Millions of us choose renewable electricity tariffs to try to do our bit for the planet. But now the government is examining how energy firms describe their green tariffs in an effort to stamp out 'greenwashing'.
It says it will decide whether the current rules about what can be called a green tariff are fit for purpose.
Anne-Marie Trevelyan, Minister of State for Energy and Clean Growth, said: 'I want people to know that when they sign up to a green tariff, they are investing in companies that make a conscious choice to invest in renewable energy.'
Energy companies can label tariffs as 'green' or '100% renewable' even if some of the electricity they supply comes from fossil fuels.
That's as long as they offset the fossil fuel power by buying certificates called Renewable Energy Guarantees of Origin (REGOs).
So, for example, one energy firm's green tariff could be solely backed by REGO certificates, while another may own a solar farm or buy directly from renewable generators.
From looking at energy firms' websites, it can be tricky to tell exactly what you're buying.
The review of green tariffs will look at:
For example, you could be given information about the type of renewable electricity, where it was generated and when.
It has asked for evidence to understand the problems and help decide how it should change the rules about green electricity tariffs.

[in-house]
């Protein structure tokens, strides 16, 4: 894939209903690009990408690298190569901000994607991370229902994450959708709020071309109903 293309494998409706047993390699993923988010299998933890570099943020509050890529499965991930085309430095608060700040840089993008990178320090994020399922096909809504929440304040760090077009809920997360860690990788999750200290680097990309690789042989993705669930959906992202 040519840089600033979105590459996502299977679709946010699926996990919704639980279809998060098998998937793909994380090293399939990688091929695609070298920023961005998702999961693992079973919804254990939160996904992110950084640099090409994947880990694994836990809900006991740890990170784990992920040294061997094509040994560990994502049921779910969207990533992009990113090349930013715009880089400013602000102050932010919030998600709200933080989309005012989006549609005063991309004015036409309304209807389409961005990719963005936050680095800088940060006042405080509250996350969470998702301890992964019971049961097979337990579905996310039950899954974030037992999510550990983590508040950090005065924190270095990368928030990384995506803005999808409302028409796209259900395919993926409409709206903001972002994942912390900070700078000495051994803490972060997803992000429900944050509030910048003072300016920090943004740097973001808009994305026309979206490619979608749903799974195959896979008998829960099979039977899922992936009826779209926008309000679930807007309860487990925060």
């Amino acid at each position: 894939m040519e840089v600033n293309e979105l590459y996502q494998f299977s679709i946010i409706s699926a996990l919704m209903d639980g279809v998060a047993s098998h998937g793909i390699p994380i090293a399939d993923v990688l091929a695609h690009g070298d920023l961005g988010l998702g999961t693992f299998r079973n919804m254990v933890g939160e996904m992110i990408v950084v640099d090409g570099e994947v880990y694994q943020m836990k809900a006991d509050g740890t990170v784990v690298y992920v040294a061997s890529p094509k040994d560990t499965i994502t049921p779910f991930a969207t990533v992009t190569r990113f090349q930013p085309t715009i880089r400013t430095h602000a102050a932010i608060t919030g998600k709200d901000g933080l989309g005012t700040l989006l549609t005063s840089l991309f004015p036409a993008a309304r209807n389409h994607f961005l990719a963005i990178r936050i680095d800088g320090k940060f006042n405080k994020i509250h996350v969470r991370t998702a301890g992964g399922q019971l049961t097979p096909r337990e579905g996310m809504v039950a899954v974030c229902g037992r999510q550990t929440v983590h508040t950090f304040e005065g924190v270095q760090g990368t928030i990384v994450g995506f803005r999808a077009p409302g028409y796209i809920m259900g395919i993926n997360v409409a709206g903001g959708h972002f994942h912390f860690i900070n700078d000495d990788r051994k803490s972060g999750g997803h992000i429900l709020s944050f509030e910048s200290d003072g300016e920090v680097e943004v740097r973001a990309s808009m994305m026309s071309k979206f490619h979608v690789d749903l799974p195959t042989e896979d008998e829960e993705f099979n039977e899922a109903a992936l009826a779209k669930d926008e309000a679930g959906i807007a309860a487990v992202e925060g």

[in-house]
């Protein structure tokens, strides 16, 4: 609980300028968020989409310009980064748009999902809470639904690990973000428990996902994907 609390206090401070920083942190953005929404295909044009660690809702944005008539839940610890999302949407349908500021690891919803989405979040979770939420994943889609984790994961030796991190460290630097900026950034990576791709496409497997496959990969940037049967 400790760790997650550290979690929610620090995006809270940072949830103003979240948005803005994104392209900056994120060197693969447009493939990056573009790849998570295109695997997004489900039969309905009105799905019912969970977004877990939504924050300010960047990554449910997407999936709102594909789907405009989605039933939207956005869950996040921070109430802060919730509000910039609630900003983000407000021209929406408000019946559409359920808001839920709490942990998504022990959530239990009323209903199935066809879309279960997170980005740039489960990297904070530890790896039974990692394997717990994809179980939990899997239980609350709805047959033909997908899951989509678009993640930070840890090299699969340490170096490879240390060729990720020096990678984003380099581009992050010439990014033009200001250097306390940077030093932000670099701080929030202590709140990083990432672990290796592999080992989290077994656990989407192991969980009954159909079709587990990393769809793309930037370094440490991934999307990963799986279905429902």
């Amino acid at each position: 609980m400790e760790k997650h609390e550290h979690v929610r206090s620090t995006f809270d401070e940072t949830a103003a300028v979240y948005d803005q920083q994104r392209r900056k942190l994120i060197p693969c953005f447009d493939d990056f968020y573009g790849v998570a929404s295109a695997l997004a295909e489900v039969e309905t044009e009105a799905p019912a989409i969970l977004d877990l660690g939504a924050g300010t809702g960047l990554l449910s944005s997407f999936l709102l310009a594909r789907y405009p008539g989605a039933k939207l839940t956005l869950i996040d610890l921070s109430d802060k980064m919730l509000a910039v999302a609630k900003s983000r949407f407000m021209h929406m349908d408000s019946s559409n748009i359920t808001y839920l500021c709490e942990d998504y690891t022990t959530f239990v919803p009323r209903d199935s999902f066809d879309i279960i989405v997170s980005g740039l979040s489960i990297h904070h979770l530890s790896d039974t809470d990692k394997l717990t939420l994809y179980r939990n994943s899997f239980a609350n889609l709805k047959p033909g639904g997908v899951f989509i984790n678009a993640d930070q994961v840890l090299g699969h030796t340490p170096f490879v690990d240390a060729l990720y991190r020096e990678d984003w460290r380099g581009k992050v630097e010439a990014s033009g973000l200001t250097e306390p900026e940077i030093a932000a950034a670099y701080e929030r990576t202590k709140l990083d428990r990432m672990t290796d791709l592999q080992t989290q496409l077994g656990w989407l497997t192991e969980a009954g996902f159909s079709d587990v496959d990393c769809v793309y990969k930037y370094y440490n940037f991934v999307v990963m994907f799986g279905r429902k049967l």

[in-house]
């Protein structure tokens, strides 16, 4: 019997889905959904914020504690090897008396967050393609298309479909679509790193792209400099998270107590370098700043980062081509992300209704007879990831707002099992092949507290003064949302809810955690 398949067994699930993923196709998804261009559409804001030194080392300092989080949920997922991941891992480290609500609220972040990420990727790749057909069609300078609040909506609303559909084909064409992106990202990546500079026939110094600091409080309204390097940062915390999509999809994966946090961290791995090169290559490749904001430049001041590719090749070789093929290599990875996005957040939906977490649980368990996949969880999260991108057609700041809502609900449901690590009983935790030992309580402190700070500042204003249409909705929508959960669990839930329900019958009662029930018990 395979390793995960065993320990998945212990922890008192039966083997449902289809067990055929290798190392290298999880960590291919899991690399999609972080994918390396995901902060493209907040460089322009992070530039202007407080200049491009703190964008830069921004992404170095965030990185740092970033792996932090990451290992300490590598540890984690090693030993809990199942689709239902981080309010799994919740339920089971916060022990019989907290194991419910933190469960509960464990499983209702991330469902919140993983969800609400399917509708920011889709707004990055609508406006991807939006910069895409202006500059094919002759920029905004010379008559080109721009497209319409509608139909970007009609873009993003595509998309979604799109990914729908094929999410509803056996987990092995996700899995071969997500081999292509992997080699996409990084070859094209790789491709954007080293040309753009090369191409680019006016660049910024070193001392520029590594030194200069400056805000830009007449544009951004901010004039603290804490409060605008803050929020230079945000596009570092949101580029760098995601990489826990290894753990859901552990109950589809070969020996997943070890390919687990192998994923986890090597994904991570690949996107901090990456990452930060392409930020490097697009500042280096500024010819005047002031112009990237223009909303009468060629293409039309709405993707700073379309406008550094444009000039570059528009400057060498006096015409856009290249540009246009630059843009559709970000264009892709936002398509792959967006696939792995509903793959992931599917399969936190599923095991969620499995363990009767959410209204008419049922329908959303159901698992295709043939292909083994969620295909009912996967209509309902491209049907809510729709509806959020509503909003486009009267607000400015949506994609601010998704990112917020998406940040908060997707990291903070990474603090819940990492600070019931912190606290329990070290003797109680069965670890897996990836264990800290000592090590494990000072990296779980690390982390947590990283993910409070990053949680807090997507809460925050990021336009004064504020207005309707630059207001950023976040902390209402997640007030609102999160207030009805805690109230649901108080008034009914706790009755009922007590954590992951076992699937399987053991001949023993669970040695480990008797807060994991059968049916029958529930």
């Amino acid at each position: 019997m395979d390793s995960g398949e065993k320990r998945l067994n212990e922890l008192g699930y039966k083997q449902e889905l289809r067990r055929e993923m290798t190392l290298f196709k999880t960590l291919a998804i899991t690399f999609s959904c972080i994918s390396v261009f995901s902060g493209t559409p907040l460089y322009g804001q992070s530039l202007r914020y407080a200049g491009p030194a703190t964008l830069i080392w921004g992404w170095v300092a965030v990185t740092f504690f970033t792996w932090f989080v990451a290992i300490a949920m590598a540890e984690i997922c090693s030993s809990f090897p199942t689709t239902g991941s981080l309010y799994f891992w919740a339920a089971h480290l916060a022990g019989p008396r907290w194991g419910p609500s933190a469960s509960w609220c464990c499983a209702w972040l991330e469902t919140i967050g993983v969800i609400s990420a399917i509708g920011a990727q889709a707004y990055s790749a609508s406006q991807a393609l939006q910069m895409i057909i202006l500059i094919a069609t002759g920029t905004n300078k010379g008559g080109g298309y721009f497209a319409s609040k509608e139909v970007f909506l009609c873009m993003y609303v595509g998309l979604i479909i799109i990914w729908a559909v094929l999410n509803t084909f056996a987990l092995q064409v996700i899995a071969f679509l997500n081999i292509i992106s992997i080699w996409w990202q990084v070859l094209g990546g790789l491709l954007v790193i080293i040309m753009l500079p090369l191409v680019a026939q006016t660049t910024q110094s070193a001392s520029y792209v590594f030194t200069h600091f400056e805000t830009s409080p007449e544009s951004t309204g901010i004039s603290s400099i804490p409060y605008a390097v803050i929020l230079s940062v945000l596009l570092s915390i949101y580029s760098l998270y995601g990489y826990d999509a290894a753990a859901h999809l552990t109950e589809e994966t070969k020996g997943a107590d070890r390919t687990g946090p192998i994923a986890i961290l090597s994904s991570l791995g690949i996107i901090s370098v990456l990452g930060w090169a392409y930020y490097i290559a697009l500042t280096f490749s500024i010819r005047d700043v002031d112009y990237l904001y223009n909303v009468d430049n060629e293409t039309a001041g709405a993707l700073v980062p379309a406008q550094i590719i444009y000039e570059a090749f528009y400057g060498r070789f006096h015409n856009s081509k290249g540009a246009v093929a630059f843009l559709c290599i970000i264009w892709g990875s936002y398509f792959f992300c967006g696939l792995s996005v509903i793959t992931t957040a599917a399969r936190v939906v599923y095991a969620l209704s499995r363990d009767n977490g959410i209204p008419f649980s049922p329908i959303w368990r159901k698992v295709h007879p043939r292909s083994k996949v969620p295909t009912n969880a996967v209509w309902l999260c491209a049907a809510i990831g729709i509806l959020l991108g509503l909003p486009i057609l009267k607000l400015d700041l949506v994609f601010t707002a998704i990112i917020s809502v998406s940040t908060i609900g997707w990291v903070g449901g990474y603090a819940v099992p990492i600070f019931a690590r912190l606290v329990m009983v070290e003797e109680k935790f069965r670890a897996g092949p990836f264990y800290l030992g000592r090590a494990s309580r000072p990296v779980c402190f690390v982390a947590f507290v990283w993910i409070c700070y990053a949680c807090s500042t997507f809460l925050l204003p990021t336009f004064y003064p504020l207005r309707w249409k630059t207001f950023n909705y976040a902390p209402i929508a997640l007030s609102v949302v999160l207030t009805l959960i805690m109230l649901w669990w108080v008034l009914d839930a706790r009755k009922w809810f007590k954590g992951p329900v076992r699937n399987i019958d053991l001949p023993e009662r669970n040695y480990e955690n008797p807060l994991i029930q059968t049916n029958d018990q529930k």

The government isn't alone in being concerned about how green tariffs are marketed. The Competition and Markets Authority (CMA) recently announced draft guidelines for businesses making 'green' claims, including energy companies, to reduce the risk of misleading consumers.
Sue Davies, Which? head of consumer protection policy, said: 'We know that consumers want to make more sustainable choices, so it's good that the government is investigating concerns that some suppliers appear to be 'greenwashing' their energy tariffs, which could risk misleading customers.
'We believe there needs to be greater clarity on how renewable electricity is defined and marketed. If the government concludes that firms are not being upfront and transparent about their green credentials, it should take action to ensure people can make informed decisions about where to buy their energy from.'
Regardless of the electricity tariff you choose, try these tips to reduce your energy use and cut your carbon footprint: